The Centers for Disease Control and Prevention is investigating whether individuals in Sierra Leone, including some U.S. citizens, may have been exposed to an American healthcare worker diagnosed with the Ebola virus.
The healthcare worker was flown to the U.S. and admitted early Friday to the National Institutes of Health's Special Clinical Studies Unit, a high-level biocontainment facility on the NIH campus in Bethesda, Md. He was in serious condition as of 12 p.m. EDT Friday, and is the second patient to be treated at the NIH for a confirmed case of Ebola.
One U.S. citizen with potential exposure to the patient is being transported via charter aircraft to the Atlanta area to be close to Emory University Hospital. The individual has not shown any signs of the virus, but will voluntarily self-isolate and be under direct active-monitoring for the 21-day incubation period upon arrival in Atlanta.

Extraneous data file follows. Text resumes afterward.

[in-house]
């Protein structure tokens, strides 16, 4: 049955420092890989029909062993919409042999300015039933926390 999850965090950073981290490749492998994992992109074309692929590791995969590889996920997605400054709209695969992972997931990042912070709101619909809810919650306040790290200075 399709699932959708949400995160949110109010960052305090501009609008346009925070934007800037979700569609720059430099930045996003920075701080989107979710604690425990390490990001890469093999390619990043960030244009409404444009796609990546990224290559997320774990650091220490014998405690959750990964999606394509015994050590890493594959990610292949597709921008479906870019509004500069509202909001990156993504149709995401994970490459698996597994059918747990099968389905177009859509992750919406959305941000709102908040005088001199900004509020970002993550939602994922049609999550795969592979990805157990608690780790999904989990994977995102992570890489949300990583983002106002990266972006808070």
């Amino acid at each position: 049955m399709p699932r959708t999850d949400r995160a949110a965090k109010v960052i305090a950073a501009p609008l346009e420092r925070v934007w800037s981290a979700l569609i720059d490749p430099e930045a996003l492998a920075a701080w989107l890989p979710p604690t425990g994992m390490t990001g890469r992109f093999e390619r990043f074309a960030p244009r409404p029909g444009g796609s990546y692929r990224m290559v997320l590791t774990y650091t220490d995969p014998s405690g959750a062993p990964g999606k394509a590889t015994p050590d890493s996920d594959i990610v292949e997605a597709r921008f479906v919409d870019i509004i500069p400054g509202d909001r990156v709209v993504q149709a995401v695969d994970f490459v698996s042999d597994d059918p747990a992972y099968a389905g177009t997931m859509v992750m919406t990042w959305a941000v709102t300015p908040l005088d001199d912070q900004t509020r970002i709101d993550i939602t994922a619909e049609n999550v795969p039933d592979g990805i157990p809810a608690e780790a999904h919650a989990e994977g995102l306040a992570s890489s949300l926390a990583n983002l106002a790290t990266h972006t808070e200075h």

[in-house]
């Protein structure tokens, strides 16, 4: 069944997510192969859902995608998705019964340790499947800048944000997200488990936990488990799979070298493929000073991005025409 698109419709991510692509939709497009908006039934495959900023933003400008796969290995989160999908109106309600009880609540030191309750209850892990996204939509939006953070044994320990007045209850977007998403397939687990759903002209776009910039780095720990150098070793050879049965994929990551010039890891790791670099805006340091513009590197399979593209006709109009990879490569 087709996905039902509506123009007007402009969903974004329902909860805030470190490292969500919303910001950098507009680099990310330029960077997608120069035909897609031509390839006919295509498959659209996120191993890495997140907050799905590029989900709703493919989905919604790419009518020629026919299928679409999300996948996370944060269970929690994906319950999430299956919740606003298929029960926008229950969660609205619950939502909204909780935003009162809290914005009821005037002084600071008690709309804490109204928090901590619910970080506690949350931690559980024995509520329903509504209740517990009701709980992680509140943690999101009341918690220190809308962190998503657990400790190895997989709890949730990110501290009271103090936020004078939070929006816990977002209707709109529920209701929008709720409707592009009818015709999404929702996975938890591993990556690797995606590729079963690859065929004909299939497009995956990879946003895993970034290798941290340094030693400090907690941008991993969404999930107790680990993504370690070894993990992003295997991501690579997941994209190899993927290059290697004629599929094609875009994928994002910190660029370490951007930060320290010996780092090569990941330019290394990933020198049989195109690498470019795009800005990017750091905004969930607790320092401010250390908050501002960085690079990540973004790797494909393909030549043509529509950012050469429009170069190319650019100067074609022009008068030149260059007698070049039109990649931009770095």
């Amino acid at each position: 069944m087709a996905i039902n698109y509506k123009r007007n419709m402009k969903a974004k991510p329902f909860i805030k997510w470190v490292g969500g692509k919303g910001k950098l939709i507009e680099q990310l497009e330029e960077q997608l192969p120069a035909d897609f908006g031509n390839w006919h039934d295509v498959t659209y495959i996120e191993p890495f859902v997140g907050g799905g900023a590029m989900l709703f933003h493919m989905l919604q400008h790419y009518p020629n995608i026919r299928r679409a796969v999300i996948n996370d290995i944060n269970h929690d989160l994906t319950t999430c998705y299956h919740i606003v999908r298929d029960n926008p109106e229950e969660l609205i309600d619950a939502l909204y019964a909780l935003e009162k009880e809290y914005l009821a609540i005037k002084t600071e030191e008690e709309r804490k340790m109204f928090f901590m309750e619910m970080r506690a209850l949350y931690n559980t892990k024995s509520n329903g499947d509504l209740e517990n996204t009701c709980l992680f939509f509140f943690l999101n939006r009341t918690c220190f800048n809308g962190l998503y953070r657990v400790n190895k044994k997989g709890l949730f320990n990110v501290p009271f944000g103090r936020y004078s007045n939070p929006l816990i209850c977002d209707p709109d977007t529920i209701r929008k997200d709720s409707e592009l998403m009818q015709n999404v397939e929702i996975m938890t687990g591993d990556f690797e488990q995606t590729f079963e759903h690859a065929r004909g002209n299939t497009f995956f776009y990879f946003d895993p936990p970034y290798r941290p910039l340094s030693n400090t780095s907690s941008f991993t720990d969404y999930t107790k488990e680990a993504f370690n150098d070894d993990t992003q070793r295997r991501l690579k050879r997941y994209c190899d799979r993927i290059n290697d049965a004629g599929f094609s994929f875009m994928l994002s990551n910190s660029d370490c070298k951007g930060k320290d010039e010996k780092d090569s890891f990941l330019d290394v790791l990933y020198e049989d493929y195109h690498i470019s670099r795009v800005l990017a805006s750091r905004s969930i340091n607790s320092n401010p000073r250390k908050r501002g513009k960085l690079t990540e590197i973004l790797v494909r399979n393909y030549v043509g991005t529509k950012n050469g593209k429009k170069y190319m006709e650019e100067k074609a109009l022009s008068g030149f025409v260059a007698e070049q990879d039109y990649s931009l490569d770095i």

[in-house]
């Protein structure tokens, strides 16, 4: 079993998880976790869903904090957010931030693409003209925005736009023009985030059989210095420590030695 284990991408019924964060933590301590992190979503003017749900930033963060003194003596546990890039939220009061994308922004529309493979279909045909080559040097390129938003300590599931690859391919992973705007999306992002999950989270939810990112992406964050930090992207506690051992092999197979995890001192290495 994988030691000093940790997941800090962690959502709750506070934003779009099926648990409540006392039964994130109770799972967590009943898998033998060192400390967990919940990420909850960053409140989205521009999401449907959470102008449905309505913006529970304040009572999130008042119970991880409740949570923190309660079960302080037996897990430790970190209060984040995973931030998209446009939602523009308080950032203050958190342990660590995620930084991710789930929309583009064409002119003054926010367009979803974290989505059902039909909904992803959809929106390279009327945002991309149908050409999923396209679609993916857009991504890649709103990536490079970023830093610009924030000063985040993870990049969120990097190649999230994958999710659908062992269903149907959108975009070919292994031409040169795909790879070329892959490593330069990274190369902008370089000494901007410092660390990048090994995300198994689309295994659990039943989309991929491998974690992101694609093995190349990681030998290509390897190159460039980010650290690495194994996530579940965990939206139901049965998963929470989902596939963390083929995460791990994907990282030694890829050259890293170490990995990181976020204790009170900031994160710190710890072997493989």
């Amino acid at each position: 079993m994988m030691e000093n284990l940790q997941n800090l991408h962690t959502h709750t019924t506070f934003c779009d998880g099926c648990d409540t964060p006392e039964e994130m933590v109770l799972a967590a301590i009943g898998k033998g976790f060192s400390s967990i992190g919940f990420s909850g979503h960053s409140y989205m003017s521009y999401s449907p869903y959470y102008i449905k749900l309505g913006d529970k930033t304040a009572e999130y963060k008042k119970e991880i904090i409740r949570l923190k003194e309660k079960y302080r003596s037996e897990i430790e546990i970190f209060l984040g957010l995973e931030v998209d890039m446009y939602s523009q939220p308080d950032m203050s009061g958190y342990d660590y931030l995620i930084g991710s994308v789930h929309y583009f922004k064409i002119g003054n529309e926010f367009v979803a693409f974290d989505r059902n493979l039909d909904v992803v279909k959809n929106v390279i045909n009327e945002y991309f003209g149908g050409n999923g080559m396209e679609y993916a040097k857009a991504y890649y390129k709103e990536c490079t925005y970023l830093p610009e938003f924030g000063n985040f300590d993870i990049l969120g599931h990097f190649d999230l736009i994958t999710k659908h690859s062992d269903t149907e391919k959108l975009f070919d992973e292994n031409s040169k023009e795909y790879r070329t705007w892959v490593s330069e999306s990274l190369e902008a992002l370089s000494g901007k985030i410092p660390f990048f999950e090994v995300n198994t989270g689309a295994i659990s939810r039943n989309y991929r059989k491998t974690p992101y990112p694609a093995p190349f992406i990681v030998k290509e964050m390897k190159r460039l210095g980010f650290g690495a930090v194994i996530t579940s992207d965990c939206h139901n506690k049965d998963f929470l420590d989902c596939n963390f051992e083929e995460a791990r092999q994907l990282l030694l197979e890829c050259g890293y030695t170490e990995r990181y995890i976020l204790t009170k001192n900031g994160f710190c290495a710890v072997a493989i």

An Emory Healthcare spokeswoman said the university was aware of the situation but declined to comment further. Four individuals have been treated for Ebola at the hospital's biocontainment unit since the epidemic began.
Other volunteers who may have been exposed to the patient are being monitored for possible signs of Ebola, but none have tested positive. The CDC is looking into who the patient may have come into contact with and preparing to possibly transport Americans back to the U.S. who may have come into contact with patient.
Contingency plans being developed by the CDC and the U.S. State Department would call for American volunteers with potential exposure to the patient to be flown to the U.S. by noncommercial air transport. They would then voluntarily self-isolate and be under direct active-monitoring by public health officials.
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